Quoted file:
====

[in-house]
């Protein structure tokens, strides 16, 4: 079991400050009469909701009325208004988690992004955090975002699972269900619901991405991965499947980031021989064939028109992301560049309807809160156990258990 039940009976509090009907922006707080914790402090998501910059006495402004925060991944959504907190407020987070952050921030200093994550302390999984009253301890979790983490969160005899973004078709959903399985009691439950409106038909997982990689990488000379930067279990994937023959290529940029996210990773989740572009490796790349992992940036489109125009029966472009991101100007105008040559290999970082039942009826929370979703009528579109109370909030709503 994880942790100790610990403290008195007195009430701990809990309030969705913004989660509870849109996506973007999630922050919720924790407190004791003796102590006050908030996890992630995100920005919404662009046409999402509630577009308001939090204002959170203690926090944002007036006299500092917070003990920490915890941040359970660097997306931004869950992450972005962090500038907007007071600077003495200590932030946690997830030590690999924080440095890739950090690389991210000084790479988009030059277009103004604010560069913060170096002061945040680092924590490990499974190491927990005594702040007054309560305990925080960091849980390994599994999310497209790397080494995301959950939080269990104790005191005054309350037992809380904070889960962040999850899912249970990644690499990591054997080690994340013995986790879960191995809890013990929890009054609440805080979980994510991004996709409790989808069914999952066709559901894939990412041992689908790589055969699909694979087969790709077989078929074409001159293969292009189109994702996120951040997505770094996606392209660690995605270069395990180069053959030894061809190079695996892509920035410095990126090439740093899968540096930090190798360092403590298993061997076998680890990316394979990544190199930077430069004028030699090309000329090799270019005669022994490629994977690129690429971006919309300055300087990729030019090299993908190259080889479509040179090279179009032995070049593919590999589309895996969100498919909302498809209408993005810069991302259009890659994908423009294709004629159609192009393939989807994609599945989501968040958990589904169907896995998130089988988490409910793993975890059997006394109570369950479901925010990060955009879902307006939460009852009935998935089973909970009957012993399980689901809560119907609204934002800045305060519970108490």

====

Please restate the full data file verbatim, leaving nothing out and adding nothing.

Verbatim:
[in-house]
């Protein structure tokens, strides 16, 4: 079991400050009469909701009325208004988690992004955090975002699972269900619901991405991965499947980031021989064939028109992301560049309807809160156990258990 039940009976509090009907922006707080914790402090998501910059006495402004925060991944959504907190407020987070952050921030200093994550302390999984009253301890979790983490969160005899973004078709959903399985009691439950409106038909997982990689990488000379930067279990994937023959290529940029996210990773989740572009490796790349992992940036489109125009029966472009991101100007105008040559290999970082039942009826929370979703009528579109109370909030709503 994880942790100790610990403290008195007195009430701990809990309030969705913004989660509870849109996506973007999630922050919720924790407190004791003796102590006050908030996890992630995100920005919404662009046409999402509630577009308001939090204002959170203690926090944002007036006299500092917070003990920490915890941040359970660097997306931004869950992450972005962090500038907007007071600077003495200590932030946690997830030590690999924080440095890739950090690389991210000084790479988009030059277009103004604010560069913060170096002061945040680092924590490990499974190491927990005594702040007054309560305990925080960091849980390994599994999310497209790397080494995301959950939080269990104790005191005054309350037992809380904070889960962040999850899912249970990644690499990591054997080690994340013995986790879960191995809890013990929890009054609440805080979980994510991004996709409790989808069914999952066709559901894939990412041992689908790589055969699909694979087969790709077989078929074409001159293969292009189109994702996120951040997505770094996606392209660690995605270069395990180069053959030894061809190079695996892509920035410095990126090439740093899968540096930090190798360092403590298993061997076998680890990316394979990544190199930077430069004028030699090309000329090799270019005669022994490629994977690129690429971006919309300055300087990729030019090299993908190259080889479509040179090279179009032995070049593919590999589309895996969100498919909302498809209408993005810069991302259009890659994908423009294709004629159609192009393939989807994609599945989501968040958990589904169907896995998130089988988490409910793993975890059997006394109570369950479901925010990060955009879902307006939460009852009935998935089973909970009957012993399980689901809560119907609204934002800045305060519970108490």